Argumentation by figurative language in verbal communication: a pragmatic perspective

Dae-Young, Kim (2013) Argumentation by figurative language in verbal communication: a pragmatic perspective. Doctoral thesis (PhD), University of Sussex.

PDF - Published Version
Download (1MB) | Preview


This thesis has two goals. The first is to explain, within a pragmatic perspective,
how figurative language (i.e. metaphor and irony) performs argumentation. Based on
the argumentation theory (AT) of Perelman and Olbrecht-Tyteca (1958), argumentation
is defined as the process of justifying something in an organized or logical way, which
is composed of one or more claims and shows one or more grounds for maintaining

The second goal is to examine the hearer’s interpretation of figurative utterances in
argumentation. The theoretical foundation of this discussion is based on experientialist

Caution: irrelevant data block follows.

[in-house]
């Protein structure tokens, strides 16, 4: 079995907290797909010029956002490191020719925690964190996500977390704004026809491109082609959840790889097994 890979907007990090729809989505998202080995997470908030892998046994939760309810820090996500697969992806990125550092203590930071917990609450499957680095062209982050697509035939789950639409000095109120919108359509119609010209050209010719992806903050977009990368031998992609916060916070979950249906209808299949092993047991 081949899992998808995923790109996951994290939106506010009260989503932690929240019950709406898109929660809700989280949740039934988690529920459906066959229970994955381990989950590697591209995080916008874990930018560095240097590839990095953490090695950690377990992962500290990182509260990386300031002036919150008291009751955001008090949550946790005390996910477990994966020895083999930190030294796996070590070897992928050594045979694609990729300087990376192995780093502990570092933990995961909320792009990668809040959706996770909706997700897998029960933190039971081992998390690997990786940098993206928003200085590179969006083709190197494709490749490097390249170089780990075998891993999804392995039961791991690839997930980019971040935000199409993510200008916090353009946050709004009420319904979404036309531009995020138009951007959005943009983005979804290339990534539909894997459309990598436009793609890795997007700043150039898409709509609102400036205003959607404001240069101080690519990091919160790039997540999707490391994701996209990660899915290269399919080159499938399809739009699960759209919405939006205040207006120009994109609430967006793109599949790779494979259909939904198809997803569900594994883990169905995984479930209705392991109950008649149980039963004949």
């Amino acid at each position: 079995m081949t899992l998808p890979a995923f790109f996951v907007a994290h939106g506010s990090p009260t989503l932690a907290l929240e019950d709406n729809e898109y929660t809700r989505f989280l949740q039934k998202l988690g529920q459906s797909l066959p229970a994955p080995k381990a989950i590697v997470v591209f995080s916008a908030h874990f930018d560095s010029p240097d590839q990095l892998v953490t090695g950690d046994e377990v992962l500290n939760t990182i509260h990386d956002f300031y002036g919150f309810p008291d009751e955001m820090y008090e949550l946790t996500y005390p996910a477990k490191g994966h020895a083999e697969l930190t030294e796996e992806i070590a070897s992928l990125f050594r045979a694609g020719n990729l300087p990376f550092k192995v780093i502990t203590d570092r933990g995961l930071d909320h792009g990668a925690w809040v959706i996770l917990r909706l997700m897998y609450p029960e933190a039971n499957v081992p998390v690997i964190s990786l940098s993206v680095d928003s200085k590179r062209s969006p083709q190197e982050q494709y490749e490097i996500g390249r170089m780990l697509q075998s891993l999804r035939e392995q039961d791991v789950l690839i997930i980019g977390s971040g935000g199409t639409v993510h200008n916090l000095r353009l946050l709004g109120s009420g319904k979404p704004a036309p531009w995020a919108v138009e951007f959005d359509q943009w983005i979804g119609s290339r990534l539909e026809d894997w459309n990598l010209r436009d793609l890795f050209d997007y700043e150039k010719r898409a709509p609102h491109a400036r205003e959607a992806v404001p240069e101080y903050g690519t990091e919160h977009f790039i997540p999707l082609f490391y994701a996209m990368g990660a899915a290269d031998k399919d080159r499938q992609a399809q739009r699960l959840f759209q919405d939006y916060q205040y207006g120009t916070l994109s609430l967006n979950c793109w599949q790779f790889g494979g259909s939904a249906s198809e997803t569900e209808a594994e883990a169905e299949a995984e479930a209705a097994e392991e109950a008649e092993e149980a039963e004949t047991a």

epistemology (i.e. experientialism) and cognitive pragmatics in the form of Relevance
Theory (RT).

In pursuit of those goals, I present four main innovations: First, I argue the status
of metaphor should be viewed as ‘what is implicated’, rather than ‘what is said’. Second,
I propose explanation of some exceptional cases of irony, which the standard RT
approach does not treat, which relies on the notion of ‘incongruity’. Third, I propose
integration of AT concepts within RT. Thus, this approach contributes to pursuing more
economical explanation of communication as argumentation, by a single principle of
relevance, but incorporating argumentative concepts such as doxa, topoi and polyphony.
Finally, I apply this integrated approach to analysing real cases of commercial
advertisement by metaphor or irony, or both. This includes explaining connection and
overlapping, two ways in which metaphor and irony can work together.

Item Type: Thesis (Doctoral)
Schools and Departments: School of Media, Arts and Humanities > English
Subjects: P Language and Literature > P Philology. Linguistics > P0101 Language. Linguistic theory. Comparative grammar
Depositing User: Library Cataloguing
Date Deposited: 19 Jun 2013 11:40
Last Modified: 16 Mar 2022 15:50

View download statistics for this item

📧 Request an update